Felony DWI: Analyzing Proof Requirements in Habitual Offender Cases

State of MO v. Shepherd, No. SC99081

In examining what prior offenses qualify under Missouri’s specific DWI laws, the court in this case sets a precedent on the evaluation of out-of-state convictions in determining habitual offender status. The Defendant’s appeal, challenging the reliance on his Colorado driving record without detailed facts, led to a vacated sentence and a call for resentencing.

The case involves Timothy A. Shepherd, who appealed his conviction for driving while intoxicated (DWI) in Missouri, where he was sentenced as a habitual offender. Shepherd contested that the state did not adequately prove he was a habitual offender because it relied solely on a certified copy of his Colorado driving record. This record outlined seven prior convictions for driving under the influence of alcohol and/or drugs, but did not provide detailed facts about those convictions to confirm they would qualify as intoxication-related traffic offenses (IRTOs) under Missouri law at the time of his current offense.

The Supreme Court of Missouri vacated the circuit court’s judgment and remanded the case for resentencing, agreeing with Shepherd. The Court concluded that the state’s evidence was insufficient to prove beyond a reasonable doubt that Shepherd was a habitual offender under Missouri law. Specifically, the Court noted the definitions of “driving” and IRTOs in Missouri law at the time of Shepherd’s offense required the conduct involved in prior convictions to qualify as “driving while intoxicated” or similar offenses under Missouri law, not just under the statutes of other states like Colorado. The Court found that the Colorado statutes under which Shepherd was convicted did not distinguish between “driving” a vehicle and merely being in “actual physical control” of a vehicle while under the influence, which does not meet the Missouri definition of driving for IRTO purposes.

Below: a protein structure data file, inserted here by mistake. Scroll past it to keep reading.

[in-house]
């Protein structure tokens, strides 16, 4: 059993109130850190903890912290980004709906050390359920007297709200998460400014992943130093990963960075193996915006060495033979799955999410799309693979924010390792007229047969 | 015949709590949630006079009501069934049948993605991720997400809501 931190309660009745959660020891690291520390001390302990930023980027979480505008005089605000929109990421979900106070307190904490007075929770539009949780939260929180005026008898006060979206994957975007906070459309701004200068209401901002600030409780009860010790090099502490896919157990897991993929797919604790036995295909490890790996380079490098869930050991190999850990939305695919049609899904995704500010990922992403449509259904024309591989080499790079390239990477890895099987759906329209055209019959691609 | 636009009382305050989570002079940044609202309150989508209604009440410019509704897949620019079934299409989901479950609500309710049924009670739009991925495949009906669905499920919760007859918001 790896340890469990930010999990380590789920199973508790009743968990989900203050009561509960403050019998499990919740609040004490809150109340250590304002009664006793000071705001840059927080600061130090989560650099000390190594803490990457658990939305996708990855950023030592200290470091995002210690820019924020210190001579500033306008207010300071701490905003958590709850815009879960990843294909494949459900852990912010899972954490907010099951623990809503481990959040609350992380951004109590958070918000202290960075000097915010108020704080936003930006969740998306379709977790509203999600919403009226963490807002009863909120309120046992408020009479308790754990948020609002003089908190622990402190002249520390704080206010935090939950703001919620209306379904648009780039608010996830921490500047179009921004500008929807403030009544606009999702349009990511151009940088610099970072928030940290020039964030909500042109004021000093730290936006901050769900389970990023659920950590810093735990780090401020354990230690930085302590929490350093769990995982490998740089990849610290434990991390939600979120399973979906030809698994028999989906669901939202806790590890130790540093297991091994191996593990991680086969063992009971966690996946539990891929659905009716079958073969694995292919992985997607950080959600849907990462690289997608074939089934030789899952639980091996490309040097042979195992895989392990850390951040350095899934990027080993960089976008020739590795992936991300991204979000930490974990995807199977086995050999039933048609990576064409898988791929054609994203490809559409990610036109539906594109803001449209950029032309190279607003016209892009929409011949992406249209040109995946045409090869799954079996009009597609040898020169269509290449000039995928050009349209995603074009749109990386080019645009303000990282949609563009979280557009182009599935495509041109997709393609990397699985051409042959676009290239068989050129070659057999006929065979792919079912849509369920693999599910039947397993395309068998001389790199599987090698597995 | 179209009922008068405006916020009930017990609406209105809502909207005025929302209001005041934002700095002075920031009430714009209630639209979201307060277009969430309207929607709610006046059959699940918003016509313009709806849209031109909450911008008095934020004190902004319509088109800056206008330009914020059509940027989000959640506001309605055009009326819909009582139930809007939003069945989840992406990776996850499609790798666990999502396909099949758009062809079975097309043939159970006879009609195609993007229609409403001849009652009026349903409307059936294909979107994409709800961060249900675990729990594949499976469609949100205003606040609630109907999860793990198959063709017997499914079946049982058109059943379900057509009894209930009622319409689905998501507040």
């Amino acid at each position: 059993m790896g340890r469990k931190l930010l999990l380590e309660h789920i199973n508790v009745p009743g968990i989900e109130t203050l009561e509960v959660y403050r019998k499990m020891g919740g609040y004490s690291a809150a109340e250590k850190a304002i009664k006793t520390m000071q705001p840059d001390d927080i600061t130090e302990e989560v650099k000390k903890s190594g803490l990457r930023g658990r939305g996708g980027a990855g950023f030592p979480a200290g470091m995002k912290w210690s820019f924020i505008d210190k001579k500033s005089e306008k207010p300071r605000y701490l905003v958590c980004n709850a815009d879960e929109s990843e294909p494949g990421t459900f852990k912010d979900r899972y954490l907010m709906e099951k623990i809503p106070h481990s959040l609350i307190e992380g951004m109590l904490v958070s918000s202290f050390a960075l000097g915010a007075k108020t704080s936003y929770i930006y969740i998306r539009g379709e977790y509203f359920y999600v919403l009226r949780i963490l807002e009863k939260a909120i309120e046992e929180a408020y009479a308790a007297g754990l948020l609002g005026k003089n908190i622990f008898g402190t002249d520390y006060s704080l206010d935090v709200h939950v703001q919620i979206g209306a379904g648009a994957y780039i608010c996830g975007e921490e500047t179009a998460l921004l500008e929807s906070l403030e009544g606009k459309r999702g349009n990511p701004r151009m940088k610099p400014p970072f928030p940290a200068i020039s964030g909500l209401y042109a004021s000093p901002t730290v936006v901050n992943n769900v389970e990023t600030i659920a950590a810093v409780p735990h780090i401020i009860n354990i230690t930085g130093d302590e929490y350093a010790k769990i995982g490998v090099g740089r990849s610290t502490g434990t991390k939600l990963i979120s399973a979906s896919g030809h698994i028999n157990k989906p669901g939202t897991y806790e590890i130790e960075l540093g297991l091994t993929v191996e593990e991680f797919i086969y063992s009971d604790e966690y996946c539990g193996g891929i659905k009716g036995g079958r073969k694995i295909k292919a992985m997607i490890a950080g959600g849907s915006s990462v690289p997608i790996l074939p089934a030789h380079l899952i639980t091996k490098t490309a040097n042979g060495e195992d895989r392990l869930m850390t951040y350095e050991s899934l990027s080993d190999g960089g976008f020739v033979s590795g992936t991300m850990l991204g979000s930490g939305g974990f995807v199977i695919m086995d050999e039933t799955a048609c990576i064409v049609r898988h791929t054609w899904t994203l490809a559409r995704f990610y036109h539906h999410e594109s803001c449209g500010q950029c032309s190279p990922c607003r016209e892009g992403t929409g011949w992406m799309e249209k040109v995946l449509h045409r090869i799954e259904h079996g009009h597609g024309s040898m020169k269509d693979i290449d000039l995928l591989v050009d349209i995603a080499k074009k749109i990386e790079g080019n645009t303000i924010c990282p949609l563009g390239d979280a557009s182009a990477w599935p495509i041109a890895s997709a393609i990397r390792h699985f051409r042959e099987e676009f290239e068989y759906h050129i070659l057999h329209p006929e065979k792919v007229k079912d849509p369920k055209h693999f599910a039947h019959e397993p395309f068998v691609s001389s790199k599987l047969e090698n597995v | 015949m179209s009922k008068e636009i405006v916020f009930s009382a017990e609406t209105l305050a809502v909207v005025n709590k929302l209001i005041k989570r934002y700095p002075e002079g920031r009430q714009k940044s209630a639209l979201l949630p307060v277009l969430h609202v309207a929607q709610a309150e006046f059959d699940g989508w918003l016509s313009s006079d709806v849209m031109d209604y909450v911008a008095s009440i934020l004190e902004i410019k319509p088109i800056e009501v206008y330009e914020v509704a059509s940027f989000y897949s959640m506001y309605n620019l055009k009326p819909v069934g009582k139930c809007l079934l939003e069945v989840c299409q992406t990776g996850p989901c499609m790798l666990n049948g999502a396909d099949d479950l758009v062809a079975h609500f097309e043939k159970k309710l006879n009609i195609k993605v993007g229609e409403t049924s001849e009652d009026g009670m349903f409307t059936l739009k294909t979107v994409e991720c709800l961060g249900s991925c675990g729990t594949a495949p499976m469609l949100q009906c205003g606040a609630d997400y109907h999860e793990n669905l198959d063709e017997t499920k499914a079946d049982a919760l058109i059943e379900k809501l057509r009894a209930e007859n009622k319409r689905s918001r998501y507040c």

The decision highlighted the importance of the state proving that out-of-state convictions involved conduct that qualifies as IRTOs under the specific definitions in Missouri law at the time of the current offense. Since the evidence did not establish this, Shepherd’s sentence as a habitual offender was vacated, and the case was sent back for resentencing without the habitual offender enhancement.